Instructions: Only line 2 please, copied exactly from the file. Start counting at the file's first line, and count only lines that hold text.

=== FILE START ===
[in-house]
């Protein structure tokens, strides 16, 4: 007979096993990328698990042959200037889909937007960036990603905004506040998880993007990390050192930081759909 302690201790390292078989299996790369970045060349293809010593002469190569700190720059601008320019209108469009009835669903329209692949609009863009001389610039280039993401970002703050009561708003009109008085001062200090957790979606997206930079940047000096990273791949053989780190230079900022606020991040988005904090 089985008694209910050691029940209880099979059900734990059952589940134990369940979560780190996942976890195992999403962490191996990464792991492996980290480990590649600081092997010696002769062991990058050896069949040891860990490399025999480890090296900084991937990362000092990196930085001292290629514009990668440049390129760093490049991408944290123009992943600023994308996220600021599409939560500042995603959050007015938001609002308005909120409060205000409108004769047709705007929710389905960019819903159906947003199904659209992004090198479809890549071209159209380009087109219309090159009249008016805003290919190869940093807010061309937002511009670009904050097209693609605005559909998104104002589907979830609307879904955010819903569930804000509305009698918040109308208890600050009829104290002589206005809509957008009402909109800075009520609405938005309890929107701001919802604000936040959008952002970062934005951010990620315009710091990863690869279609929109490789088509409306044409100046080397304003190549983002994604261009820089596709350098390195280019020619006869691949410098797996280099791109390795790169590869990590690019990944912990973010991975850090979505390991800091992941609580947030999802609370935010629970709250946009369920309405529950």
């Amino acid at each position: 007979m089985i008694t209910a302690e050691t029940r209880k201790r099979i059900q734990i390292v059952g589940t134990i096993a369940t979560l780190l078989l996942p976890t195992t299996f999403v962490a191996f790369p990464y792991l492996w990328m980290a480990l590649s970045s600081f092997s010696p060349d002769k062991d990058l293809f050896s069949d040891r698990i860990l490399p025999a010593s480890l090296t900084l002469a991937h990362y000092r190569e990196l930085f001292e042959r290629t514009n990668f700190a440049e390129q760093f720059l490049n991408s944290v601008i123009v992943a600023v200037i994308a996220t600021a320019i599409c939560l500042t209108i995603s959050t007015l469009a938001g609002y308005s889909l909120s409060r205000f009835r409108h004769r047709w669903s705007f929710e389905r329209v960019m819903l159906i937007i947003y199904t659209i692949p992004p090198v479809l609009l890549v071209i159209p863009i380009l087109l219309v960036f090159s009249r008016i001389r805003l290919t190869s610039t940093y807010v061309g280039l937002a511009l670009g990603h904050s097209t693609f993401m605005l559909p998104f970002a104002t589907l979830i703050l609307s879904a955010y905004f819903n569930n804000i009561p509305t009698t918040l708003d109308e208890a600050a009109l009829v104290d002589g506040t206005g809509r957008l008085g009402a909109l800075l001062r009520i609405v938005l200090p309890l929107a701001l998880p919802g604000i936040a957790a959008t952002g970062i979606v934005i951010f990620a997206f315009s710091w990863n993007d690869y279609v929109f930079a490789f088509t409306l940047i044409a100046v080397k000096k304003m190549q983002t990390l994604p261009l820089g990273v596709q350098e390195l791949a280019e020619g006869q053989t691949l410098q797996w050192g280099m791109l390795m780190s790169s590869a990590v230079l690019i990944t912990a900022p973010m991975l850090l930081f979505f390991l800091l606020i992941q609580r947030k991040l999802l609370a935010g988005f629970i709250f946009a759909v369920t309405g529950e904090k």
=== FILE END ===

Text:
């Protein structure tokens, strides 16, 4: 007979096993990328698990042959200037889909937007960036990603905004506040998880993007990390050192930081759909 302690201790390292078989299996790369970045060349293809010593002469190569700190720059601008320019209108469009009835669903329209692949609009863009001389610039280039993401970002703050009561708003009109008085001062200090957790979606997206930079940047000096990273791949053989780190230079900022606020991040988005904090 089985008694209910050691029940209880099979059900734990059952589940134990369940979560780190996942976890195992999403962490191996990464792991492996980290480990590649600081092997010696002769062991990058050896069949040891860990490399025999480890090296900084991937990362000092990196930085001292290629514009990668440049390129760093490049991408944290123009992943600023994308996220600021599409939560500042995603959050007015938001609002308005909120409060205000409108004769047709705007929710389905960019819903159906947003199904659209992004090198479809890549071209159209380009087109219309090159009249008016805003290919190869940093807010061309937002511009670009904050097209693609605005559909998104104002589907979830609307879904955010819903569930804000509305009698918040109308208890600050009829104290002589206005809509957008009402909109800075009520609405938005309890929107701001919802604000936040959008952002970062934005951010990620315009710091990863690869279609929109490789088509409306044409100046080397304003190549983002994604261009820089596709350098390195280019020619006869691949410098797996280099791109390795790169590869990590690019990944912990973010991975850090979505390991800091992941609580947030999802609370935010629970709250946009369920309405529950």